20 May 2016 Image enhancement based on <italic<in vivo</italic< hyperspectral gastroscopic images: a case study
Author Affiliations +
J. of Biomedical Optics, 21(10), 101412 (2016). doi:10.1117/1.JBO.21.10.101412
Hyperspectral imaging (HSI) has been recognized as a powerful tool for noninvasive disease detection in the gastrointestinal field. However, most of the studies on HSI in this field have involved <italic<ex vivo</italic< biopsies or resected tissues. We proposed an image enhancement method based on <italic<in vivo</italic< hyperspectral gastroscopic images. First, we developed a flexible gastroscopy system capable of obtaining <italic<in vivo</italic< hyperspectral images of different types of stomach disease mucosa. Then, depending on a specific object, an appropriate band selection algorithm based on dependence of information was employed to determine a subset of spectral bands that would yield useful spatial information. Finally, these bands were assigned to be the color components of an enhanced image of the object. A gastric ulcer case study demonstrated that our method yields higher color tone contrast, which enhanced the displays of the gastric ulcer regions, and that it will be valuable in clinical applications.
Gu, Han, Yao, Zhong, Shi, Fu, Liu, Wang, and Xie: Image enhancement based on in vivo hyperspectral gastroscopic images: a case study



Spectral measurements and analyses, which could provide accurate quantifications of the microvascular and morphological properties of gastric mucosa, facilitate the diagnosis of gastric diseases. However, point spectroscopy does not account for the spatial heterogeneity of tissue, as it detects light from a single point, which makes it ineffective for mapping lesion areas. Hyperspectral imaging (HSI), on the other hand, can be used for spatial mapping of tissue morphology and physiology, and it accounts for the spatial heterogeneity of the tissue. This technique involves the acquisition and analysis of a series of reflected two-dimensional images sampled at different wavelengths.

In the gastrointestinal field, most HSI studies have involved ex vivo biopsies, resected tumor tissues, or surface organs, such as the skin, tongue, or larynx. Clancy et al.13 developed a laparoscope HSI system based on a liquid-crystal tunable filter, Martin et al.11,12 designed an HSI system that employs fluorescence for larynx imaging, and Leitner et al.14 established an HSI laryngoscope system based on an acoustic-optical tunable filter, which can collect 51 images with a bandwidth of 5 nm in 1.25 s. Kiyotoki et al.15 proposed the use of an HSI camera in a diagnostic support system for resected gastric cancer tissues, and indicated that HSI could be employed to measure spectral reflectance in gastric tumors and could differentiate between tumorous and normal mucosa. However, the colors of the resected tissues differed from those observed in vivo, which suggests that the spectral properties of tissue may change after resection.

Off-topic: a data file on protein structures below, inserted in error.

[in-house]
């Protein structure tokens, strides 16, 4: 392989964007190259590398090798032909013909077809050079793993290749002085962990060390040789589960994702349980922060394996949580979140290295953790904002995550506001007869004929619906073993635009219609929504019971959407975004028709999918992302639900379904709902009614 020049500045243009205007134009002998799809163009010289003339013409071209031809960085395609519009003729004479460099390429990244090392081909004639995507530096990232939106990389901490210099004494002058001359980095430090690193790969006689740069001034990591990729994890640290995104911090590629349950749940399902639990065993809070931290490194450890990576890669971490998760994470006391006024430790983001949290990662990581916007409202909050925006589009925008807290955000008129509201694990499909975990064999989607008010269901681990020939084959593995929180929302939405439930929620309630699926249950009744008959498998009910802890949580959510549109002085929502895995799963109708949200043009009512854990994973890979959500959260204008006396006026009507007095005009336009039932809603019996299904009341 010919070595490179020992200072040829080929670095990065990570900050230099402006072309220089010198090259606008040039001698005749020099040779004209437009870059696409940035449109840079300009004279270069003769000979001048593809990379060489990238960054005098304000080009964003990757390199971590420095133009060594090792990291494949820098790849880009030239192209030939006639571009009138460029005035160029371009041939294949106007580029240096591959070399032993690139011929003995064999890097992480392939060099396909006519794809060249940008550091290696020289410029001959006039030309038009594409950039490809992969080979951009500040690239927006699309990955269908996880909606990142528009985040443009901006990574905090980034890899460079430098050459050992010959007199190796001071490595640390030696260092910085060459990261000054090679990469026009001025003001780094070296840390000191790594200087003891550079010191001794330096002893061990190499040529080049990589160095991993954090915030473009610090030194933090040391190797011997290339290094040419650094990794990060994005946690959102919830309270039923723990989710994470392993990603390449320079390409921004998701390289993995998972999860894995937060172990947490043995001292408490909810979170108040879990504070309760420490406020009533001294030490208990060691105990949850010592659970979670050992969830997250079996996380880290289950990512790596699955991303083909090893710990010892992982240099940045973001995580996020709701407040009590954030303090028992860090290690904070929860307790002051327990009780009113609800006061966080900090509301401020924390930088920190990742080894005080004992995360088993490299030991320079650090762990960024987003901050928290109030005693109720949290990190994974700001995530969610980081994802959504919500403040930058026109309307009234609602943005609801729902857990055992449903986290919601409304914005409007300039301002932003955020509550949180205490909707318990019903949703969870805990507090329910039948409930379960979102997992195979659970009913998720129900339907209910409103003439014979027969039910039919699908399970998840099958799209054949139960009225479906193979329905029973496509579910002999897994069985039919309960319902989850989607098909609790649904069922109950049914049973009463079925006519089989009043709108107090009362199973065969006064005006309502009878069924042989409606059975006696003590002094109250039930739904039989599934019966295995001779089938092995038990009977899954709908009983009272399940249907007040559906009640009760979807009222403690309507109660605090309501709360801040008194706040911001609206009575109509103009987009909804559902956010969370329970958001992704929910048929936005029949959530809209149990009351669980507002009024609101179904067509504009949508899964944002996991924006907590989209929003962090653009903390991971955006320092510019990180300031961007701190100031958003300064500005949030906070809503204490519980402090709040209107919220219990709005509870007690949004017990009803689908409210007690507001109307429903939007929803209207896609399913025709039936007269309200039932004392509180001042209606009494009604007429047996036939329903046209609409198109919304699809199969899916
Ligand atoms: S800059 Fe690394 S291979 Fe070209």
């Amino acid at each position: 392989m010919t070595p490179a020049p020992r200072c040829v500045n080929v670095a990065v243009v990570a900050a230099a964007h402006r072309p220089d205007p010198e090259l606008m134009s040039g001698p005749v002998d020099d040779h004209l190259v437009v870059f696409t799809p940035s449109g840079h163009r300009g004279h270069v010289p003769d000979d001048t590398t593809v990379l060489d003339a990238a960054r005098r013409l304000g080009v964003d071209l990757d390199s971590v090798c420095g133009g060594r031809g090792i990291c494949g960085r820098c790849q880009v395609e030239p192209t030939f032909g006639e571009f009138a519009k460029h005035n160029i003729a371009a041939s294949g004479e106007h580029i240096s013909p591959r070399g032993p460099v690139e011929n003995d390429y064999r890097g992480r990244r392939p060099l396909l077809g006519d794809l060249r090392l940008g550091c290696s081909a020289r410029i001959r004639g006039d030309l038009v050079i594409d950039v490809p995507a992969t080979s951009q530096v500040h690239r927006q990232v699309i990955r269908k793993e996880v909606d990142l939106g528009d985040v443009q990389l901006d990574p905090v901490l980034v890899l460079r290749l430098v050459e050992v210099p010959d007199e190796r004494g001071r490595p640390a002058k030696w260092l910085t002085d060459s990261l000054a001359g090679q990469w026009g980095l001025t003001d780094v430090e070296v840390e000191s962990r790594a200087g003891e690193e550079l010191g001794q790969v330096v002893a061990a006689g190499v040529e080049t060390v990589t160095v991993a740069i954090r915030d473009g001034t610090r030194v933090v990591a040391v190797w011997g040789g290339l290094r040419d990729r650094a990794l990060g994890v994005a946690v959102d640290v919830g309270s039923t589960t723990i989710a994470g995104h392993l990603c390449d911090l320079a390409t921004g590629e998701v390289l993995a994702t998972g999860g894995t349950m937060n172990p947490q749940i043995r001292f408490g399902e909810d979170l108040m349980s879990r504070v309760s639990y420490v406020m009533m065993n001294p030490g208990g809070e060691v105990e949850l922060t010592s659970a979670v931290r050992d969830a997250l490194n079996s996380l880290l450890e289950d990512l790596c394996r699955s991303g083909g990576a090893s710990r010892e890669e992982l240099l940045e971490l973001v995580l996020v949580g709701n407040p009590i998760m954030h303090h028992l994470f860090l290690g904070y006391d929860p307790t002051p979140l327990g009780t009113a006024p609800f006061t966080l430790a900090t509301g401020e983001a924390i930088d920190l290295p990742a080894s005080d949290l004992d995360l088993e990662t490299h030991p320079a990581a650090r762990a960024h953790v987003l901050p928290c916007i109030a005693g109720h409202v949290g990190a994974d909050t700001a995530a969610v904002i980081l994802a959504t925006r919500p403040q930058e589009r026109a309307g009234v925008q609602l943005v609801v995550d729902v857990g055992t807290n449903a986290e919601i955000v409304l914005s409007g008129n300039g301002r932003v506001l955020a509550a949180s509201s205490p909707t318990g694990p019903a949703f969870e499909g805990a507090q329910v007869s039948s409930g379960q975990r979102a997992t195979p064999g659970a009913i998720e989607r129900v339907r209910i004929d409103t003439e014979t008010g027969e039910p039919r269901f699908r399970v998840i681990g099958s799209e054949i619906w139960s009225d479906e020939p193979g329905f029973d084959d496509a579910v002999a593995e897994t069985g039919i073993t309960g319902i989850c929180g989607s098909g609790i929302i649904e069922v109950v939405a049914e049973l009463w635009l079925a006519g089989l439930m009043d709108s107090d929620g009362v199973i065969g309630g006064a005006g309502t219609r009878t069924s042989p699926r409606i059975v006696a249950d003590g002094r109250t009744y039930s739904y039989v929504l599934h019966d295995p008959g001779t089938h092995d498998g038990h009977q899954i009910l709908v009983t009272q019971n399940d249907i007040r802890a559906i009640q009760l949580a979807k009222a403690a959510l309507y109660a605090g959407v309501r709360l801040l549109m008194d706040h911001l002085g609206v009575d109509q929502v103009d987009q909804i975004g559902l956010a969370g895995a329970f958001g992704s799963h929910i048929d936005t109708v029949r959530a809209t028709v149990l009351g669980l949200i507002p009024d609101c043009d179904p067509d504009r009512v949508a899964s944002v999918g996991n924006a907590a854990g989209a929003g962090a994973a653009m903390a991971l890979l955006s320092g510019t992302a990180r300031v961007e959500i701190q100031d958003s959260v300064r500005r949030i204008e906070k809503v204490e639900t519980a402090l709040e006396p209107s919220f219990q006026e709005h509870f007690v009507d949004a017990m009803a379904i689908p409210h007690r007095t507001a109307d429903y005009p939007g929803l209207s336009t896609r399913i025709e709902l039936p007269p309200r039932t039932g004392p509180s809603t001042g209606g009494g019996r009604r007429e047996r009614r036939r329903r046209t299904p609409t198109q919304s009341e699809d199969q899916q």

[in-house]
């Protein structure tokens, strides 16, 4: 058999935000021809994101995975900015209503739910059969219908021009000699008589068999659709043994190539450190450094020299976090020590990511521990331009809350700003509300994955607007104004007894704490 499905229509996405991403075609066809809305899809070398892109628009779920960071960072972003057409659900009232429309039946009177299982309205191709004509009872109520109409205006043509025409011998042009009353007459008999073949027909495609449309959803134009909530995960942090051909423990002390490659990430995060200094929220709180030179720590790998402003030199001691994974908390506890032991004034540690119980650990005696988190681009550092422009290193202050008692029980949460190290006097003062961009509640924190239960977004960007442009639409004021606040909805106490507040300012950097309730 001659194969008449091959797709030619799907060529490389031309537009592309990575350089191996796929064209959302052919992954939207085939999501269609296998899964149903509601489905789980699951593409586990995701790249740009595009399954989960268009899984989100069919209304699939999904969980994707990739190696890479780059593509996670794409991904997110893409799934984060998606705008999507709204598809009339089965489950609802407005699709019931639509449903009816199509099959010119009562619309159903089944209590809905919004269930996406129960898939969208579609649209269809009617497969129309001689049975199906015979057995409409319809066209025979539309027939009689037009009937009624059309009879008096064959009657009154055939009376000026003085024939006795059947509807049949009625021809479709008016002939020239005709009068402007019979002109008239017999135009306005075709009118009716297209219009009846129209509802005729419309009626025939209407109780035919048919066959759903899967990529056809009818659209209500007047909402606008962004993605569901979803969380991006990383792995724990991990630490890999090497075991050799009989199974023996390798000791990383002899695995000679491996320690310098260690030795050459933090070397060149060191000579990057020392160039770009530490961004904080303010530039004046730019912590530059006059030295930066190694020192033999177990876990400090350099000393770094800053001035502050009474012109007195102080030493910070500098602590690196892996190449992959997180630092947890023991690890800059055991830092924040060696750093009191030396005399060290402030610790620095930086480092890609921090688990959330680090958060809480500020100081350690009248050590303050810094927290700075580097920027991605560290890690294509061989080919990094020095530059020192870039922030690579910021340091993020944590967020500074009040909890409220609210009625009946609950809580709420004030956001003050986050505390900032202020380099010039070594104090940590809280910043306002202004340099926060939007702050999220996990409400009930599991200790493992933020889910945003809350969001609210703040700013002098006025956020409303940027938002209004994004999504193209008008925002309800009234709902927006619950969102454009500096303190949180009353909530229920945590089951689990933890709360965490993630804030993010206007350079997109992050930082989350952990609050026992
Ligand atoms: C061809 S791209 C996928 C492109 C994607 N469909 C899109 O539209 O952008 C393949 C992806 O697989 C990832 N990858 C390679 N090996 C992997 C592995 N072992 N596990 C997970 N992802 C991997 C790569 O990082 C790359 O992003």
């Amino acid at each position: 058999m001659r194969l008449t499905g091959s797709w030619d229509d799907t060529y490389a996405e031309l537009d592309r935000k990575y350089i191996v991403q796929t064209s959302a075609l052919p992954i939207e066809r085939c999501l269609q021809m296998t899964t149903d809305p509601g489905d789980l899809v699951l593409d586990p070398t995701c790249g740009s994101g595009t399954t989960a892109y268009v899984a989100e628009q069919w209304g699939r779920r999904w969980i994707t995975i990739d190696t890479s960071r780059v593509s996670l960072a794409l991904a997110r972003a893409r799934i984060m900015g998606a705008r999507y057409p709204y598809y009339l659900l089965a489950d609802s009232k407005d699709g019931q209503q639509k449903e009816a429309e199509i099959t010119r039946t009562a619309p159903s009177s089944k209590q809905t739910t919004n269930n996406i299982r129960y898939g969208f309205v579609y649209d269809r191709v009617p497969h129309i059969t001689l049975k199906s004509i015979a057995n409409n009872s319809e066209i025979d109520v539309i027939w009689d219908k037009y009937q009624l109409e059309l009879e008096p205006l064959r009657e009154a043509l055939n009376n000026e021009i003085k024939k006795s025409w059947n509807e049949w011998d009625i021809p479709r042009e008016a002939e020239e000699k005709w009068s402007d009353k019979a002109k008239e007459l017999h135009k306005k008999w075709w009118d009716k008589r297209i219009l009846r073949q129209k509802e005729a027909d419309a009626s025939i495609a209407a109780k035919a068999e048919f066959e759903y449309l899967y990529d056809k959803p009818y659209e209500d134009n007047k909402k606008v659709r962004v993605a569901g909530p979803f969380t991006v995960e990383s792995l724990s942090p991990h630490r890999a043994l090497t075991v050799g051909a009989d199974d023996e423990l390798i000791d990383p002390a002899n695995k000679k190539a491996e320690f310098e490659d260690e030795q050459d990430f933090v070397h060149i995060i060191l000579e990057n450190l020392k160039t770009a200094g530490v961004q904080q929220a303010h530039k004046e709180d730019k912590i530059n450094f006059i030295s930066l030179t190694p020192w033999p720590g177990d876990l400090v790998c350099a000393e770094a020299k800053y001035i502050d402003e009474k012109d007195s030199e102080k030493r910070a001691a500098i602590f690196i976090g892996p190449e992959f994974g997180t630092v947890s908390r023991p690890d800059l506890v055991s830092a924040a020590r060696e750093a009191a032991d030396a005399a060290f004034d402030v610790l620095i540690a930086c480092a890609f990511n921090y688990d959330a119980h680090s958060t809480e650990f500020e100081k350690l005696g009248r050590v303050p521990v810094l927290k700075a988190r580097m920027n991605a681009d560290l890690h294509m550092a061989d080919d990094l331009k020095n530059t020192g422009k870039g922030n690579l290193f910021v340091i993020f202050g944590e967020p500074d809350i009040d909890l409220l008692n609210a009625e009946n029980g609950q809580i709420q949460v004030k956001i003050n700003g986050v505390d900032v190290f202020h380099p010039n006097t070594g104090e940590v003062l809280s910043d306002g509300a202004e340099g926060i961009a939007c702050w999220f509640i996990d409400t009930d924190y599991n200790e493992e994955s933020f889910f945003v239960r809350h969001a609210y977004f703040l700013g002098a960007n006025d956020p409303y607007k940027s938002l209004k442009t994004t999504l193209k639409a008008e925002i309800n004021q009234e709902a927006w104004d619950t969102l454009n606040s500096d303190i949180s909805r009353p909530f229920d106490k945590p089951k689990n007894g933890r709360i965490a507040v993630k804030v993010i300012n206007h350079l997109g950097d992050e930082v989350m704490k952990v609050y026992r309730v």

In the present study, we developed an image enhancement method based on in vivo hyperspectral images for the examination of different types of gastric diseases.




Equipment Setup

Figure 1 shows a diagram of the flexible hyperspectral (HS) gastroscopy system, which can be used to obtain a series of reflected HS images in a noncontact manner in the 405 to 665 nm wavelength range. This system is a modified version of the commercialized endoscope AQ-100 donated by Shanghai Aohua Photoelectric Endoscope Co. Ltd. This system is described in detail in Ref. 16. Twenty-seven sequential narrowband bandpass interference filters are centered at wavelengths between 405 and 665 nm in 10 nm intervals with full widths at half maximum (FWHMs) of 10 nm and 75% peak transmission (Shenyang HB Optical Technology Co., Ltd., China) and, together with two all-pass holes, are mounted in two motorized filter wheels positioned in the collimated light beam path. In the conventional white light illumination mode, red (R), green (G), and blue (B) color filters are switched and the all-pass holes in the HS wheels are in the illumination beam path. When the suspected disease area is targeted and the HSI mode is enabled, the 27 monochromatic spectral-channel light beams are produced sequentially in 4.2 s as the filter wheel rotates. An optical fiber bundle directs the beams to the mucosa after the optical taper focuses the light onto the bundle. A combination of lenses is attached to the distal end of the bundle. This combination results in a 5.0-cm-diameter illumination spot at a working distance of 2.0 cm. A 582×752-pixel monochromatic charge-coupled device (CCD; ICX279AL, Sony) positioned at the distal end of the optical fiber bundle is used to spectrally resolve the reflected images from the mucosa. Analog signals read from the CCD are sequentially transformed into digital signals in the image processing unit. A cable connects the image processing unit to the medical monitor, which displays the reflected images of the mucosa.